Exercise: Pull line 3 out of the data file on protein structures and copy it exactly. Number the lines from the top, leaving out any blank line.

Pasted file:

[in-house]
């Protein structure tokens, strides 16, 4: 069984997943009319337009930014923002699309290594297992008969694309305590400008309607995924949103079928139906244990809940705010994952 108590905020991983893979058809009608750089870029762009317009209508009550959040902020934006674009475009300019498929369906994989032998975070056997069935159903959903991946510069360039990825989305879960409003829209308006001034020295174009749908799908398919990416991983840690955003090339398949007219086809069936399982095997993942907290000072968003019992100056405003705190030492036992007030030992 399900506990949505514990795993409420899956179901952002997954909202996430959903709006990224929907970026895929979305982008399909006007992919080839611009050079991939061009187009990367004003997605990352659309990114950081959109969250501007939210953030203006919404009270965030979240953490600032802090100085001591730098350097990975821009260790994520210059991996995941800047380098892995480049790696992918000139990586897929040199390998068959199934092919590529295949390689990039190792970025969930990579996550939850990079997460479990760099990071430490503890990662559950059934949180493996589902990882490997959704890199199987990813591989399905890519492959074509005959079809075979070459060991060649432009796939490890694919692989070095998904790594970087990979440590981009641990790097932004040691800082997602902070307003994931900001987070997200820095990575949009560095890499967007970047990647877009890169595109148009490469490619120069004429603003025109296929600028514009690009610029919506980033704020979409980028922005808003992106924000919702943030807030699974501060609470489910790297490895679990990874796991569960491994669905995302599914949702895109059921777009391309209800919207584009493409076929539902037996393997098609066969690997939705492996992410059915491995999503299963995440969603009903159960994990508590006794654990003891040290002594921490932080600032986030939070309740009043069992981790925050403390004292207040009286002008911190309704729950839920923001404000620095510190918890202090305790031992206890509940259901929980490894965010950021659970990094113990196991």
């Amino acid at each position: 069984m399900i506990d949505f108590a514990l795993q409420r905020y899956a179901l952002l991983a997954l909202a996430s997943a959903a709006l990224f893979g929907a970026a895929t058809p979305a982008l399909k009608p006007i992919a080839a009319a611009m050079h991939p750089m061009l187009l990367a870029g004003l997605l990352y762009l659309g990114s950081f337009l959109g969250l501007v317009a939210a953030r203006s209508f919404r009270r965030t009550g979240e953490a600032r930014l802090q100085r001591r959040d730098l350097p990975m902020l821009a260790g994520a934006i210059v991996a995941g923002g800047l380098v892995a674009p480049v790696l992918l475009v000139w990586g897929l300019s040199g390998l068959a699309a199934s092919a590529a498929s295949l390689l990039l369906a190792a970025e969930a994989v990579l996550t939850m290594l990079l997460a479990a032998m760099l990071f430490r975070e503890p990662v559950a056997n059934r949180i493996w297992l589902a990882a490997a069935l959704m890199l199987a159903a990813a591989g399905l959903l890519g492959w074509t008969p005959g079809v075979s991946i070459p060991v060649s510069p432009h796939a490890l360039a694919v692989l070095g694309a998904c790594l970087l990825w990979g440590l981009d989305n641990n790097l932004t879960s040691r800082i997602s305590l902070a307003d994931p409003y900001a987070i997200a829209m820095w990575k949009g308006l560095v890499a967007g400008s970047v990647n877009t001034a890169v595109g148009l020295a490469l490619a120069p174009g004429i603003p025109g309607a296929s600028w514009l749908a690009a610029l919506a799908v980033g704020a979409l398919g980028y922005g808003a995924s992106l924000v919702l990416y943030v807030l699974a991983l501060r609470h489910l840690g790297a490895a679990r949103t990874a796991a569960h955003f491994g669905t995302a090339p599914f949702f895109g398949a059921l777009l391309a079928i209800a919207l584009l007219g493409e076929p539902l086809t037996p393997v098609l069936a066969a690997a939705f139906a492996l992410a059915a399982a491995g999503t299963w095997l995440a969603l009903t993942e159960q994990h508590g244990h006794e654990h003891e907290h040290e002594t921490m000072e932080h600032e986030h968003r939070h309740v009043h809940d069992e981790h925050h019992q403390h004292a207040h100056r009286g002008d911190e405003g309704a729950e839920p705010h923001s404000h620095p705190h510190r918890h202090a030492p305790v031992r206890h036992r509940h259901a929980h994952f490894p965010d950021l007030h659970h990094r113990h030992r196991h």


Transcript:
């Amino acid at each position: 069984m399900i506990d949505f108590a514990l795993q409420r905020y899956a179901l952002l991983a997954l909202a996430s997943a959903a709006l990224f893979g929907a970026a895929t058809p979305a982008l399909k009608p006007i992919a080839a009319a611009m050079h991939p750089m061009l187009l990367a870029g004003l997605l990352y762009l659309g990114s950081f337009l959109g969250l501007v317009a939210a953030r203006s209508f919404r009270r965030t009550g979240e953490a600032r930014l802090q100085r001591r959040d730098l350097p990975m902020l821009a260790g994520a934006i210059v991996a995941g923002g800047l380098v892995a674009p480049v790696l992918l475009v000139w990586g897929l300019s040199g390998l068959a699309a199934s092919a590529a498929s295949l390689l990039l369906a190792a970025e969930a994989v990579l996550t939850m290594l990079l997460a479990a032998m760099l990071f430490r975070e503890p990662v559950a056997n059934r949180i493996w297992l589902a990882a490997a069935l959704m890199l199987a159903a990813a591989g399905l959903l890519g492959w074509t008969p005959g079809v075979s991946i070459p060991v060649s510069p432009h796939a490890l360039a694919v692989l070095g694309a998904c790594l970087l990825w990979g440590l981009d989305n641990n790097l932004t879960s040691r800082i997602s305590l902070a307003d994931p409003y900001a987070i997200a829209m820095w990575k949009g308006l560095v890499a967007g400008s970047v990647n877009t001034a890169v595109g148009l020295a490469l490619a120069p174009g004429i603003p025109g309607a296929s600028w514009l749908a690009a610029l919506a799908v980033g704020a979409l398919g980028y922005g808003a995924s992106l924000v919702l990416y943030v807030l699974a991983l501060r609470h489910l840690g790297a490895a679990r949103t990874a796991a569960h955003f491994g669905t995302a090339p599914f949702f895109g398949a059921l777009l391309a079928i209800a919207l584009l007219g493409e076929p539902l086809t037996p393997v098609l069936a066969a690997a939705f139906a492996l992410a059915a399982a491995g999503t299963w095997l995440a969603l009903t993942e159960q994990h508590g244990h006794e654990h003891e907290h040290e002594t921490m000072e932080h600032e986030h968003r939070h309740v009043h809940d069992e981790h925050h019992q403390h004292a207040h100056r009286g002008d911190e405003g309704a729950e839920p705010h923001s404000h620095p705190h510190r918890h202090a030492p305790v031992r206890h036992r509940h259901a929980h994952f490894p965010d950021l007030h659970h990094r113990h030992r196991h």